When David Karp was 14, he was clearly a bright teenager. Quiet,
somewhat reclusive, bored with his classes at the Bronx High School of
Science. He spent most of his free time in his bedroom, glued to his
But instead of trying to pry him away from his machine or
coaxing him outside to get some fresh air, his mother, Barbara Ackerman,
had another solution: She suggested that he drop out of high school to
be home schooled.
"I saw him at school all day and absorbed all
night into his computer," said Ackerman, reached by phone Monday
afternoon. "It became very clear that David needed the space to live his
passion. Which was computers. All things computers."
26 years old, Karp never finished high school or enrolled in college.
Instead, he played a significant role in several technology startups
before founding Tumblr, the popular blogging service that agreed to be
sold to Yahoo for $1.1 billion this week. With an expected $250 million
from the deal, Karp joins a tiny circle of 20-something entrepreneurs,
hoodie-wearing characters such as Facebook's Mark Zuckerberg and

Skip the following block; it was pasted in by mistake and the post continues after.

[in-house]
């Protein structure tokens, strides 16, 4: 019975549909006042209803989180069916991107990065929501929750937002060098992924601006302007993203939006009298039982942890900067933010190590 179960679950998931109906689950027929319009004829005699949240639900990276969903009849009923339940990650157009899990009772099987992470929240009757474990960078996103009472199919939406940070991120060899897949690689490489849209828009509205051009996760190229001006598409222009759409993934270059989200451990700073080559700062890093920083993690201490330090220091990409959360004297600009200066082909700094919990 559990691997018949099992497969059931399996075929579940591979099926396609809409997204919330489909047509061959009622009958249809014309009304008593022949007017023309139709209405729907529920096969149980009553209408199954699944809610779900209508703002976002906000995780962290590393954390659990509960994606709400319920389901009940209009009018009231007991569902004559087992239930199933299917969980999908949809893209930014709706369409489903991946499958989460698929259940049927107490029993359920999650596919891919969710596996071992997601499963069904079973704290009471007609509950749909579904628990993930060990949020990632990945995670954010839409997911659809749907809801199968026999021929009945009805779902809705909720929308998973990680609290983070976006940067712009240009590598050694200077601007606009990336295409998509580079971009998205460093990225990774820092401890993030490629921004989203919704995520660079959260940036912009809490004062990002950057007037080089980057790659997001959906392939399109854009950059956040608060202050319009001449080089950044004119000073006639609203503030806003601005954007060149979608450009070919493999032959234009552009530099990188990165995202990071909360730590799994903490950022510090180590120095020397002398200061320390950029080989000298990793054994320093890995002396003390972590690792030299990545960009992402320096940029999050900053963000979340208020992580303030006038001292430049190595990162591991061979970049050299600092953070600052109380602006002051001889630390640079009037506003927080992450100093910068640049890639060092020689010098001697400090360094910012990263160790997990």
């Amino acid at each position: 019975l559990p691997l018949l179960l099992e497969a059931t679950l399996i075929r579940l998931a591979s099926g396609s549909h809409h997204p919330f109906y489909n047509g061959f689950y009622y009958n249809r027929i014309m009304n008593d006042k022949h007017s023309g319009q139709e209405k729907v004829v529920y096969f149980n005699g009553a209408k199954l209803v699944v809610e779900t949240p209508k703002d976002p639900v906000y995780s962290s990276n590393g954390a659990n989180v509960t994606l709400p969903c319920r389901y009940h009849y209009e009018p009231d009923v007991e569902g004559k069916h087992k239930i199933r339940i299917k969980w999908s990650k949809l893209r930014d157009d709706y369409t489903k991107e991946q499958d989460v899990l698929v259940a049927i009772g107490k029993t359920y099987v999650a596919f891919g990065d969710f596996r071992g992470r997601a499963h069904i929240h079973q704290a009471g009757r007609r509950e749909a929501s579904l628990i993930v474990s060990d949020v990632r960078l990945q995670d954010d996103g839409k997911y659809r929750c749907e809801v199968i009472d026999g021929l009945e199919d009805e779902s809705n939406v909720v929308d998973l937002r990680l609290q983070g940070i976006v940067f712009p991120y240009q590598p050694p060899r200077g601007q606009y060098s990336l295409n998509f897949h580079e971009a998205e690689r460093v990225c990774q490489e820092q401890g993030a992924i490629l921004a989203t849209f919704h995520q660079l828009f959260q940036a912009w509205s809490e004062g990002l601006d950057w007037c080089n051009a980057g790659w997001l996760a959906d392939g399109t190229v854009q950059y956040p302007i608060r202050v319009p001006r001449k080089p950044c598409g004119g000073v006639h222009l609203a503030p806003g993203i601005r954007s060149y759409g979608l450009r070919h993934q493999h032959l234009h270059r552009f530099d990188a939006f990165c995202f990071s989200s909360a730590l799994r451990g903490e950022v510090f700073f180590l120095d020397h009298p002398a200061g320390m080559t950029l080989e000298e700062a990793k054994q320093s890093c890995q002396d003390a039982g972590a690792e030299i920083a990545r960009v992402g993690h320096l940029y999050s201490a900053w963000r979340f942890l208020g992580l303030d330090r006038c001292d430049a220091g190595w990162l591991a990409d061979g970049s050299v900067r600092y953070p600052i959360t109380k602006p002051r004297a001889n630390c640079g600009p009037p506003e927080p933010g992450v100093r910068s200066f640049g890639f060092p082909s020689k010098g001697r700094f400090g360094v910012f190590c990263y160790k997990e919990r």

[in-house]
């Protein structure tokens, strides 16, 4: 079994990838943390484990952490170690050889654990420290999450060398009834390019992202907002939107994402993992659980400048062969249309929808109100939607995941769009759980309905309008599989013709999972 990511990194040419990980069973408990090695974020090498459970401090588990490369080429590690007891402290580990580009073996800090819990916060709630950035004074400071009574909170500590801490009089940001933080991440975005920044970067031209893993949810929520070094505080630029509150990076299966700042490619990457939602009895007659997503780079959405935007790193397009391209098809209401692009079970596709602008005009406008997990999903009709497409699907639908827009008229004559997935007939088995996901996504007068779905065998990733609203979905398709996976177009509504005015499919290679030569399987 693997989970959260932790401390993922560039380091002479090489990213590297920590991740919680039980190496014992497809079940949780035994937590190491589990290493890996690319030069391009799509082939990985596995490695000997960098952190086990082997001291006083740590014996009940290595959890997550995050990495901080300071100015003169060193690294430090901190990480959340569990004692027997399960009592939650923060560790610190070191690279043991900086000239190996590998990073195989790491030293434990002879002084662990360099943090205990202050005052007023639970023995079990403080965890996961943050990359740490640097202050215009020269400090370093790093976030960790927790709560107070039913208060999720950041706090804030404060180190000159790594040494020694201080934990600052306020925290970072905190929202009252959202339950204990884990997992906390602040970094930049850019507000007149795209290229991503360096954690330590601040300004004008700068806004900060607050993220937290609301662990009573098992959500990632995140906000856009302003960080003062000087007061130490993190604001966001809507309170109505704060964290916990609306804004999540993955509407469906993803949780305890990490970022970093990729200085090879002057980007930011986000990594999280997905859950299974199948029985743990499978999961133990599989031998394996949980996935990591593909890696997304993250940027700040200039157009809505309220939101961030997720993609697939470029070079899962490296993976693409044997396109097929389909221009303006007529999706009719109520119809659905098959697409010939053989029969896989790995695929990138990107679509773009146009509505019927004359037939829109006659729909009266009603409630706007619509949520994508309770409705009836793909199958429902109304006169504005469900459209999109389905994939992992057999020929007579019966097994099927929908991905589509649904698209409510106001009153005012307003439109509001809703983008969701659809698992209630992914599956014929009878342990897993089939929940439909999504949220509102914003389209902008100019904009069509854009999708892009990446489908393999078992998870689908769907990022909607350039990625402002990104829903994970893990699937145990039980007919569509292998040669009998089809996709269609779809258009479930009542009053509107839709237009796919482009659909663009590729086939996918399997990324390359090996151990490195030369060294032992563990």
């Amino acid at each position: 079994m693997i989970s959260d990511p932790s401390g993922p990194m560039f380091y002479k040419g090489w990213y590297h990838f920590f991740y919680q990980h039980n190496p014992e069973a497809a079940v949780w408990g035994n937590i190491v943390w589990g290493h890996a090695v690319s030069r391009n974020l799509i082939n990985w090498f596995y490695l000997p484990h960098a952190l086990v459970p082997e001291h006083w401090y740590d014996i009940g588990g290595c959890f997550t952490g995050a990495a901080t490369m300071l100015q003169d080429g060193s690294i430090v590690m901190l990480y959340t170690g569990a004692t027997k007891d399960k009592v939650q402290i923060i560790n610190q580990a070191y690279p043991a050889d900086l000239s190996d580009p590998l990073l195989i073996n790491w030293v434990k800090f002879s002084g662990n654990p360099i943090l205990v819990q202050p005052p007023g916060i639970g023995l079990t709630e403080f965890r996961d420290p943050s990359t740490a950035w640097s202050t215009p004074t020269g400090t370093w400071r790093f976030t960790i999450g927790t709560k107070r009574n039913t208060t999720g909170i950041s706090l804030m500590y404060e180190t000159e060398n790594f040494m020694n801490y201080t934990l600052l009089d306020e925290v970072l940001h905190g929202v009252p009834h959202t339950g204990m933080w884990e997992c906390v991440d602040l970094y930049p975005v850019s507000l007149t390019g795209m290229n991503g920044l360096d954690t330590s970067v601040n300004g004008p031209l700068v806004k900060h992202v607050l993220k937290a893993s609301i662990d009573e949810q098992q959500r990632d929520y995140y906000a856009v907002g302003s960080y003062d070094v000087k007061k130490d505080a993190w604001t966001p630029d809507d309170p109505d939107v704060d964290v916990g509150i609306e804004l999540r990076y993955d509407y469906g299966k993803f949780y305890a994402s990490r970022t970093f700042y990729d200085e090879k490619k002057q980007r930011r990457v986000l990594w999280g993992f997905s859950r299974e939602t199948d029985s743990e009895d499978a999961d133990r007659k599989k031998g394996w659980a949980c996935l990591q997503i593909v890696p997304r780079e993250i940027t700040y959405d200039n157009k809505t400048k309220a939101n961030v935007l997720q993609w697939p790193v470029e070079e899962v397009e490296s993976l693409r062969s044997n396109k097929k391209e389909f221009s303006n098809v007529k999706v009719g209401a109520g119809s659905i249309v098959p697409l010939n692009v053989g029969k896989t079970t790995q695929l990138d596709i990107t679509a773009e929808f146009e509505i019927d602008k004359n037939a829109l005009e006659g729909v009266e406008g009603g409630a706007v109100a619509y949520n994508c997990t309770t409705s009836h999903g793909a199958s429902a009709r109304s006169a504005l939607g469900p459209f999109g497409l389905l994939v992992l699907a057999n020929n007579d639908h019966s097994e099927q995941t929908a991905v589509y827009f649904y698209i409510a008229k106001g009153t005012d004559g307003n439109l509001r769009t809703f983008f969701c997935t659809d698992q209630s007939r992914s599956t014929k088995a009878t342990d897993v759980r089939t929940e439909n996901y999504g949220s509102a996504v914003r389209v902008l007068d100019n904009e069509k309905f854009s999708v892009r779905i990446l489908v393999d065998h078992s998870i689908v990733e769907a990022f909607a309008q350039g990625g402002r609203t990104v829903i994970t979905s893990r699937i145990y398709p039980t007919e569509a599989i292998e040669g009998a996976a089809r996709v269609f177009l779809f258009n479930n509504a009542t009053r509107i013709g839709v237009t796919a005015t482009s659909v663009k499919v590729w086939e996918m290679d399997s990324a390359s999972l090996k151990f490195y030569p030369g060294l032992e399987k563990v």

Foursquare's Dennis Crowley, who have struck it rich before turning 30.
I first met David he was 20 years old and wearing sneakers and jeans,"
said Bijan Sabet, a general partner at Spark Capital, who was one of the
first people to invest in Tumblr. "But I knew he was one of these rare
entrepreneurs that grew up on the Web and who could come up with an
idea, build it himself and then ship it that night."
founding Tumblr six years ago, Karp has been admired for his programming
skills and website design acumen but at times has been a polarizing
figure in New York tech circles because he so often blogged about his
personal life and party hopping. He has popped up in the New York Post's
Page Six Magazine and has been a recurring target for the gossip
website Gawker, where he was labeled a "fameball," a derogatory term for
someone who has an unquenchable desire for fame.
willowy, with a mop of brown hair and piercing blue eyes, Karp typically
dresses in jeans, a T-shirt and sneakers. He speaks at a rapid clip
and, often, for minutes without stopping. Technically, he never